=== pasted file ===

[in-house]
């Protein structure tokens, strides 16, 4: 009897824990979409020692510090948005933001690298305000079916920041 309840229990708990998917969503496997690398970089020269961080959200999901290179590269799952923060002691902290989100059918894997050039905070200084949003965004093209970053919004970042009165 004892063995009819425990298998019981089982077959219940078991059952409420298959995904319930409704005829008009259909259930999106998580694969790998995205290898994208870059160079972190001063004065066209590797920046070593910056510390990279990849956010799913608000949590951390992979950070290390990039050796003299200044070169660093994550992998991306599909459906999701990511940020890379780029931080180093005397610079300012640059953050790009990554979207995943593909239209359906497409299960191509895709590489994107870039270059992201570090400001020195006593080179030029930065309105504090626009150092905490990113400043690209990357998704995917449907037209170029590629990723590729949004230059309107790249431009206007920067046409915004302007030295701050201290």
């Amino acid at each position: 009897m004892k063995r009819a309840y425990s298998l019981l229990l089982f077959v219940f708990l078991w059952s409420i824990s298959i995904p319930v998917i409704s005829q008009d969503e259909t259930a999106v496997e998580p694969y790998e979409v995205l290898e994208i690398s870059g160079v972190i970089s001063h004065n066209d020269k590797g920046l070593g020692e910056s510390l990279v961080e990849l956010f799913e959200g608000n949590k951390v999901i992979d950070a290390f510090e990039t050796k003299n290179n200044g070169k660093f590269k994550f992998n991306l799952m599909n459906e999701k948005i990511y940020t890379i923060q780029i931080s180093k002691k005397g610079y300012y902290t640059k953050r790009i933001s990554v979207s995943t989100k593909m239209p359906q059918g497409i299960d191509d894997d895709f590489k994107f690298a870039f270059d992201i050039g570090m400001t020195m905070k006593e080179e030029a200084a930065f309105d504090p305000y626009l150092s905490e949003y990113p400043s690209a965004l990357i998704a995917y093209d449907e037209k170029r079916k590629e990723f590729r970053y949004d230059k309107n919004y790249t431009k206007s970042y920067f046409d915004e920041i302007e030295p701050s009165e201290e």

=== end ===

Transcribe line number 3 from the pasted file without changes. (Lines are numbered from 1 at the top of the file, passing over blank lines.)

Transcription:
């Amino acid at each position: 009897m004892k063995r009819a309840y425990s298998l019981l229990l089982f077959v219940f708990l078991w059952s409420i824990s298959i995904p319930v998917i409704s005829q008009d969503e259909t259930a999106v496997e998580p694969y790998e979409v995205l290898e994208i690398s870059g160079v972190i970089s001063h004065n066209d020269k590797g920046l070593g020692e910056s510390l990279v961080e990849l956010f799913e959200g608000n949590k951390v999901i992979d950070a290390f510090e990039t050796k003299n290179n200044g070169k660093f590269k994550f992998n991306l799952m599909n459906e999701k948005i990511y940020t890379i923060q780029i931080s180093k002691k005397g610079y300012y902290t640059k953050r790009i933001s990554v979207s995943t989100k593909m239209p359906q059918g497409i299960d191509d894997d895709f590489k994107f690298a870039f270059d992201i050039g570090m400001t020195m905070k006593e080179e030029a200084a930065f309105d504090p305000y626009l150092s905490e949003y990113p400043s690209a965004l990357i998704a995917y093209d449907e037209k170029r079916k590629e990723f590729r970053y949004d230059k309107n919004y790249t431009k206007s970042y920067f046409d915004e920041i302007e030295p701050s009165e201290e």